Our 45-minute flight from La Paz to Rurenabaque was a short but perception-altering experience. Had we not decided at the last minute to visit Bolivia’s Amazon basin, we would still be associating Bolivia with bowler hats, shortness of breath, llamas, woven alpaca textiles and extreme temperature swings on the altiplano. Our 19-seat, twin-engine propjet “bumped” down on Rurrenabaque’s dirt runway amid clear jungle skies -- according to Lonely Planet’s web site this was one of Bolivia's 1,068 airports with unpaved landing strips. Arriving in the Amazon basin, we entered a different world; a world of canoes, insects, humidity and hammocks.
We checked into our hotel, jumped into our hammocks and the difference from the altiplano was immediately palpable. The breathlessness that accompanied physical activity on the altiplano was gone, our skin and hands were no longer perpetually dry and we welcomed the cacophony of birds, bugs and frogs calling in the night. Rurrenabaque is the jumping-off point for river trips into the Amazon basin; we had picked a 3-day tour of the pampas, the vast wetland savannah with rivers teeming with wildlife. The night before departure, we bought some last-minute provisions: water, snacks, a miner’s flashlight and batteries. I also needed a khaki long-sleeve shirt to keep the mosquitoes at bay. We checked at a local market by the river and some of the shops on the main street selling predominantly used clothing, many items still having a Goodwill tag. I bought a beige shirt that looked very similar to one that I donated to a local Goodwill store many years ago.
The next morning we took off in our jeep for the 3 hour ride to our lodge on the Rio Yacuma, a distant tributary of the Amazon. Along the way we spotted toucans, storks, herons and one sleepy, leaf-munching sloth. The moment we arrived at our lodge, a pink river dolphin jumped out of the water to mark our arrival. We settled in to our rooms and the kids immediately found a frog family living in the tank of the toilet. After lunch we set out in our 20-foot long canoe and watched turtles sunbathe while caimans of various sizes eyed us from the banks of the coffee-colored river. Within minutes we saw about a dozen capybara, the world’s largest rodent, milling about near the shore. These brown “water-hogs” are about 2 feet high and 3 feet long and are plentiful because no man or animal wants to eat them. In Darwin’s Voyage of the Beagle, he describes the appearance of the capybara: “Both the front and side view of their head has quite a ludicrous aspect, from the depth of their great jaw.” Later in the day we viewed several types of monkeys before heading back to the lodge.
The second day we toured a different section of the Yacuma. We navigated a bend in the river, glided near a dense thicket of trees and were immediately beset upon by small, gold-colored monkeys, who boarded our canoe without permission and liberated us from our oranges. There were about 15 of them in total and they were extremely curious…that is until the oranges were gone. In the afternoon we went piranha fishing. While the kids caught many river sardines and a few catfish, our guide was the only one to catch a piranha. None of the fish were suitable for a meal so we threw them all back. That night after dinner, we got our flashlights and went looking for caimans. Orange eyes peered at us from both sides of the river as insects were magnetically attracted to our flashlights. We observed the Southern Cross up in the sky and watched fireflies glitter in the larger trees, making them look like Christmas trees.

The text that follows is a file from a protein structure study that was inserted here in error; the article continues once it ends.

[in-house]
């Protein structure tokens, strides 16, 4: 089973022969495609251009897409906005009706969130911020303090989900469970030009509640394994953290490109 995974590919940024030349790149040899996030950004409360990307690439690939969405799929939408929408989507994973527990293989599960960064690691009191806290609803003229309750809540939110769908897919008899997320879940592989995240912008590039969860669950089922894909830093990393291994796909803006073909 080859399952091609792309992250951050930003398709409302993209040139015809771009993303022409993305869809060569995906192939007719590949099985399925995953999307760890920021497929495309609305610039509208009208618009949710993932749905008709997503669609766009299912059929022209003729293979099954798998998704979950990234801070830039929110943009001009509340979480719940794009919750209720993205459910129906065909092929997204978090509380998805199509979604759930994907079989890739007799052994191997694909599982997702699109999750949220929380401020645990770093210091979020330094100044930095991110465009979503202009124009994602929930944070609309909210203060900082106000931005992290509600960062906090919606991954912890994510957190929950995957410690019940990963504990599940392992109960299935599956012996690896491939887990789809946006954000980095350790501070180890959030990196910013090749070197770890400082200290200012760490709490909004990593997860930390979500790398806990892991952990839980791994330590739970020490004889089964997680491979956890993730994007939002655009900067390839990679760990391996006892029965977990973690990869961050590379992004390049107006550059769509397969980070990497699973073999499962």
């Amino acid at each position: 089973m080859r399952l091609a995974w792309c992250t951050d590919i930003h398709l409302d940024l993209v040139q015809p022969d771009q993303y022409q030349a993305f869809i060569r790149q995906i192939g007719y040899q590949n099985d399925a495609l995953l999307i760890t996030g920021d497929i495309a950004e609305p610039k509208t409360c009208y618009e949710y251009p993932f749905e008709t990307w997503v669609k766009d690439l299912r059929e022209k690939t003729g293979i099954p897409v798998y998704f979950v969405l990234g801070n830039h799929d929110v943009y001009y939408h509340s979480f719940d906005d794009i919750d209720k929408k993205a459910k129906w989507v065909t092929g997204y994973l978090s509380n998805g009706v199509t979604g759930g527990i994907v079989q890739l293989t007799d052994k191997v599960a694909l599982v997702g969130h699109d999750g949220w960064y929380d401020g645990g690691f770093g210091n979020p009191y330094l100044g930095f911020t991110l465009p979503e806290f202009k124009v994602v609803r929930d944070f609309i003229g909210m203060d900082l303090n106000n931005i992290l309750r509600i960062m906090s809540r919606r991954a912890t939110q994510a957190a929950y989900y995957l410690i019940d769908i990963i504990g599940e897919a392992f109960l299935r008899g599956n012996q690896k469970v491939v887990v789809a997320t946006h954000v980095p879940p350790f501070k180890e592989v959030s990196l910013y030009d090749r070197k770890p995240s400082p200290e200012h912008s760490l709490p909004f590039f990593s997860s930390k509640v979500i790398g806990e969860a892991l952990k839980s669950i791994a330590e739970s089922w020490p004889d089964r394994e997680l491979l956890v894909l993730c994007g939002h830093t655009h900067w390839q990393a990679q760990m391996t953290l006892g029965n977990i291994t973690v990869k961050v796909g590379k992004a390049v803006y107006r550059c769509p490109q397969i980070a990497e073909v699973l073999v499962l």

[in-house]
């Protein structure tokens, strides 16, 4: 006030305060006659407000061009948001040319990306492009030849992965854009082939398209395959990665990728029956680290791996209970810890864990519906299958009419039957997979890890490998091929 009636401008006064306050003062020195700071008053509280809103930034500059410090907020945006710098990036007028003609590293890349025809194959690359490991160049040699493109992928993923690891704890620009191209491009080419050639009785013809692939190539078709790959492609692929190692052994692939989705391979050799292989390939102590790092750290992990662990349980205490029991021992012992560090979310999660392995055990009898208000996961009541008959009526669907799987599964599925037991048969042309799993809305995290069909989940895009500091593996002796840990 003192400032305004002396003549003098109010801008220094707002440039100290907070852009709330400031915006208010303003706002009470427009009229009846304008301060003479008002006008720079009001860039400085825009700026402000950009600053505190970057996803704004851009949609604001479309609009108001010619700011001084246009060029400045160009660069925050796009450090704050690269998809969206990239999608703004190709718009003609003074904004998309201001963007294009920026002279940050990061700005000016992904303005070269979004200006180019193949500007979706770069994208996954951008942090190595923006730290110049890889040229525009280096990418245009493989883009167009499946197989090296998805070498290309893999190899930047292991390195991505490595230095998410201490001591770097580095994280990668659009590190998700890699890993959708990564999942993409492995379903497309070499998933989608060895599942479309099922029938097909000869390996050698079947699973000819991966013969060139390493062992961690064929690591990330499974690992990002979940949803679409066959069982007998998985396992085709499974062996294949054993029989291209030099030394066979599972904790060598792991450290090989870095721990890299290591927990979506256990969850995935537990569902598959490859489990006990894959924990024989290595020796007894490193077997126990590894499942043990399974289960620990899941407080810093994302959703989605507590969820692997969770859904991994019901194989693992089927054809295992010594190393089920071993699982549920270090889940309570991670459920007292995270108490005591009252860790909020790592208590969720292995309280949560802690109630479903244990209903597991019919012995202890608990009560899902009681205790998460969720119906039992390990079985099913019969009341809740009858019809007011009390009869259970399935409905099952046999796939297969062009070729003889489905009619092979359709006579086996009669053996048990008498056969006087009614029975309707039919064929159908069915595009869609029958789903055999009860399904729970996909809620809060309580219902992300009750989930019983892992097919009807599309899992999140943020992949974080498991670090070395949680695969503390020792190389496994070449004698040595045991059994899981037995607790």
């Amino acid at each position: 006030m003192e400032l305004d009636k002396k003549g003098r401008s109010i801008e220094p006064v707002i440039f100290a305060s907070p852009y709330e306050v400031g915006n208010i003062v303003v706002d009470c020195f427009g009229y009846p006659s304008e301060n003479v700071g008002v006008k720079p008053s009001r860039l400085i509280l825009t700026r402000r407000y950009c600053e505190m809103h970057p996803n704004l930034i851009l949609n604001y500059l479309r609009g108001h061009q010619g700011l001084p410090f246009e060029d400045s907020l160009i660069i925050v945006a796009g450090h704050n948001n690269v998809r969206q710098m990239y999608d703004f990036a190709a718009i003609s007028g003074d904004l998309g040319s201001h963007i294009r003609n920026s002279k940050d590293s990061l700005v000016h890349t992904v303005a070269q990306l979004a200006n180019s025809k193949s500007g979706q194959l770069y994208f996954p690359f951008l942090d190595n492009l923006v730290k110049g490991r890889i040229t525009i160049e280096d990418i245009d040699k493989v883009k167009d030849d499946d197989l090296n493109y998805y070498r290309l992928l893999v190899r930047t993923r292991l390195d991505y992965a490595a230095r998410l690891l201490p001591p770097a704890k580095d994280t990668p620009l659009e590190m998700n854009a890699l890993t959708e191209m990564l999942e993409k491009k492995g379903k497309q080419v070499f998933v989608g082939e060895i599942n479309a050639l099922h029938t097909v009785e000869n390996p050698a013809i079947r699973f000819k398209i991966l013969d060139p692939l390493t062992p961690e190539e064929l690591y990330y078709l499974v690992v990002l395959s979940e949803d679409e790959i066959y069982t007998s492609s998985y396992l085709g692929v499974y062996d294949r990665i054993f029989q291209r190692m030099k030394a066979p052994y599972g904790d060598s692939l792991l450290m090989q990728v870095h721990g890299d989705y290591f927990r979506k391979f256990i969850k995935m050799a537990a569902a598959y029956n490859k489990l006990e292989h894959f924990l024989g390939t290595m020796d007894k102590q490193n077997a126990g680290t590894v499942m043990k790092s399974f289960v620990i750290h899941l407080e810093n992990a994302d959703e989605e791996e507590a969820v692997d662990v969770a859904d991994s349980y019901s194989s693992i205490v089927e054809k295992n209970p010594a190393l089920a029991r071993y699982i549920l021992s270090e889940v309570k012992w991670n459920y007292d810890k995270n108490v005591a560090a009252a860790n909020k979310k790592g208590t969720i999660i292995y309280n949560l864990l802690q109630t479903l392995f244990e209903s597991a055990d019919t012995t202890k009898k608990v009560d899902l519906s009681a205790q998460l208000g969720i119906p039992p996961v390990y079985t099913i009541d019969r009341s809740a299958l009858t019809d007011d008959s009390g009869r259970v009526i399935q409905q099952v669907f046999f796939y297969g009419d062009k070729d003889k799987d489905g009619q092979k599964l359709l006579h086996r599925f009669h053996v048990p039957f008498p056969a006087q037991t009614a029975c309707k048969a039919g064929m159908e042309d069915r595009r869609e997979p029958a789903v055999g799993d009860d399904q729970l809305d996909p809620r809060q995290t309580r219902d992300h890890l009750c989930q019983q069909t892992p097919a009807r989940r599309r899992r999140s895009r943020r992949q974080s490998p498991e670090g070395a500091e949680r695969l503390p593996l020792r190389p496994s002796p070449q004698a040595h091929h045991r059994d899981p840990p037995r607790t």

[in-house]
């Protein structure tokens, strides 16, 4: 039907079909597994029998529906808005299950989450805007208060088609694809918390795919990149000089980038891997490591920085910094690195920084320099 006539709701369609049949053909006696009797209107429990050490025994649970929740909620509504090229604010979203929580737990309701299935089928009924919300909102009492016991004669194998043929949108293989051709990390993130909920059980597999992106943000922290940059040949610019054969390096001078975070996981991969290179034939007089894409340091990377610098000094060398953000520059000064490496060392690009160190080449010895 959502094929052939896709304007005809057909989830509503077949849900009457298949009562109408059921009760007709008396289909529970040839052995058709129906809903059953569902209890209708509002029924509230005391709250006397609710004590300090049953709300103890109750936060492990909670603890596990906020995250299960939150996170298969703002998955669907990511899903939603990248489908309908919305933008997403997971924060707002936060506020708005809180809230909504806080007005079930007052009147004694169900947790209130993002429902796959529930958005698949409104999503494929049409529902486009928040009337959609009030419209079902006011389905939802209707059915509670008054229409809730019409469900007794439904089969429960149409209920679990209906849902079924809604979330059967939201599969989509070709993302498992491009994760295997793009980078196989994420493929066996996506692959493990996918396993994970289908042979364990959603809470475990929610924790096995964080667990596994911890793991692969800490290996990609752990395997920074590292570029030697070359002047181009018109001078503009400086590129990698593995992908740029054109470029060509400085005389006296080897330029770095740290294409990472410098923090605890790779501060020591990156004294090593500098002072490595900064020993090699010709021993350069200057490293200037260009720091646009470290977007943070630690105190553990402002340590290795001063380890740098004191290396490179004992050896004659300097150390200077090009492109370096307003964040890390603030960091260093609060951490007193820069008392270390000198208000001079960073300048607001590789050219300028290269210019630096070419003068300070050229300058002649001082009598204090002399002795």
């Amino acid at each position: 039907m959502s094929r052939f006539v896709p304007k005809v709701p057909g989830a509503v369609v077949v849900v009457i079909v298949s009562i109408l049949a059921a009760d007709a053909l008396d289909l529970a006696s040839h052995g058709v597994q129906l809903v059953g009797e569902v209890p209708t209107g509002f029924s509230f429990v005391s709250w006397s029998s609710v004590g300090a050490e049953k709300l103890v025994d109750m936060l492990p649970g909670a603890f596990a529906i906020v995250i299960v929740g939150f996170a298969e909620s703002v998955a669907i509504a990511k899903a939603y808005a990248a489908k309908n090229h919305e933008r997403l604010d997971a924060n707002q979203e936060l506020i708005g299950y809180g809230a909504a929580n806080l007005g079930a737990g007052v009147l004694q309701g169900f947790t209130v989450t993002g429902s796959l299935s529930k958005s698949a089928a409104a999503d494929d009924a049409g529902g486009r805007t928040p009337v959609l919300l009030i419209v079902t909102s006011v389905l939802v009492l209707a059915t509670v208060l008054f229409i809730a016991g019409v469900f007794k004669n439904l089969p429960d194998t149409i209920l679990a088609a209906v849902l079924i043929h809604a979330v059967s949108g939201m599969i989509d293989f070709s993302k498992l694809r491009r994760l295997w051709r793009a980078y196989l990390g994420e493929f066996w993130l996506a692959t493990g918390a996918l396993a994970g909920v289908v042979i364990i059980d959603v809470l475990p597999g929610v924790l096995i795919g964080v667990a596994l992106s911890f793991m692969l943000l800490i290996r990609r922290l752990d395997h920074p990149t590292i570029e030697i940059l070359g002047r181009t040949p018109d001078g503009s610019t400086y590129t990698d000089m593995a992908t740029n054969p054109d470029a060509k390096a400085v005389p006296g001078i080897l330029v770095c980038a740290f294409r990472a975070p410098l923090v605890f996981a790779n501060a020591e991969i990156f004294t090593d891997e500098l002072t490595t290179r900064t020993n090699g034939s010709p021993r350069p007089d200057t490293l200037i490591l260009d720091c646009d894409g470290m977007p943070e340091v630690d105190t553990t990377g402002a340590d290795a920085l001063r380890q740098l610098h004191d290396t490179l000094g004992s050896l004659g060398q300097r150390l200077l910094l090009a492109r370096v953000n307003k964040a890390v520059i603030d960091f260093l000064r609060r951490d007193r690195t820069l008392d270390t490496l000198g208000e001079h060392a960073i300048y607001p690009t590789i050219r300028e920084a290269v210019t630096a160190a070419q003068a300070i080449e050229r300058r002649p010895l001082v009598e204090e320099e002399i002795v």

On day three we swam with pink river dolphins. We found a deep spot in the river where a couple dolphins were swimming and waited until our guide got us comfortable with the idea of swimming in piranha-infested water with zero visibility while 10-foot caimans watched from the shore 25 feet away. Wilber, our guide, explained to us that the caimans are afraid of the dolphins and that we were safe from the piranha as long as we were free from cuts or blood. After about 20 minutes we got up enough courage to jump in. To our surprise, the dolphins stuck around to swim with us, playing with a ball we tossed to them, gliding in and out of the water and at one point giving us a big splash of water. These dolphins once swam in the Atlantic, but changing geography and 25 million years of evolution have changed them into blind, freshwater, bottle-nosed creatures with smaller dorsal fins. Obviously sight was not needed in muddy water but Wilber explained to us that the longer nose and smaller dorsal fin enabled them to more easily reach into bushes for crabs and small shore animals.
Earlier that same morning we also went on an anaconda hunt, getting out of our canoe and walking along an elevated dirt road for a few hours. We didn’t spot any anaconda, but getting out of the boat put the pampas in its proper perspective – flat, endless, wetland savannah for thousands of miles. While life along the river is more interesting, this view was more indicative of the pampas. Just as our trip to the Bolivian Amazon (which comprises two-thirds of Bolivia’s land) gave us a more representative picture of the country, getting out of our canoe put the pampas in perspective.